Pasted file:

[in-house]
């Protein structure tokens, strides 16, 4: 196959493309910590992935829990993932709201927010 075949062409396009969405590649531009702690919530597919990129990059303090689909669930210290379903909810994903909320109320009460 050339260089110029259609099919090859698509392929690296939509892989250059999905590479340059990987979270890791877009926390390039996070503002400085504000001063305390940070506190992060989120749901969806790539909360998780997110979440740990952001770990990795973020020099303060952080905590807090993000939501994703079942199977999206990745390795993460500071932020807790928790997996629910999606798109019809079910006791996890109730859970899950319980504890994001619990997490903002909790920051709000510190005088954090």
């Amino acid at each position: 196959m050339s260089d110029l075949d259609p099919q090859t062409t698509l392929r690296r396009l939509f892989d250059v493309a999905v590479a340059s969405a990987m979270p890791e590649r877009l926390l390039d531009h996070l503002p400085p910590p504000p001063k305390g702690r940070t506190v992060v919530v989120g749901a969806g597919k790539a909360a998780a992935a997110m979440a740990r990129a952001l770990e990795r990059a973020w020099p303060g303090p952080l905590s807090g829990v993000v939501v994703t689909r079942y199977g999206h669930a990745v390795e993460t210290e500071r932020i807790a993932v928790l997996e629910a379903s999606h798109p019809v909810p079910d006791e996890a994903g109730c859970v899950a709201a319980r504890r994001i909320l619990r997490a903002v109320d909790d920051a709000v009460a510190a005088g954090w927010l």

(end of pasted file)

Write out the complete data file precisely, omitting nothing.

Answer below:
[in-house]
């Protein structure tokens, strides 16, 4: 196959493309910590992935829990993932709201927010 075949062409396009969405590649531009702690919530597919990129990059303090689909669930210290379903909810994903909320109320009460 050339260089110029259609099919090859698509392929690296939509892989250059999905590479340059990987979270890791877009926390390039996070503002400085504000001063305390940070506190992060989120749901969806790539909360998780997110979440740990952001770990990795973020020099303060952080905590807090993000939501994703079942199977999206990745390795993460500071932020807790928790997996629910999606798109019809079910006791996890109730859970899950319980504890994001619990997490903002909790920051709000510190005088954090």
């Amino acid at each position: 196959m050339s260089d110029l075949d259609p099919q090859t062409t698509l392929r690296r396009l939509f892989d250059v493309a999905v590479a340059s969405a990987m979270p890791e590649r877009l926390l390039d531009h996070l503002p400085p910590p504000p001063k305390g702690r940070t506190v992060v919530v989120g749901a969806g597919k790539a909360a998780a992935a997110m979440a740990r990129a952001l770990e990795r990059a973020w020099p303060g303090p952080l905590s807090g829990v993000v939501v994703t689909r079942y199977g999206h669930a990745v390795e993460t210290e500071r932020i807790a993932v928790l997996e629910a379903s999606h798109p019809v909810p079910d006791e996890a994903g109730c859970v899950a709201a319980r504890r994001i909320l619990r997490a903002v109320d909790d920051a709000v009460a510190a005088g954090w927010l």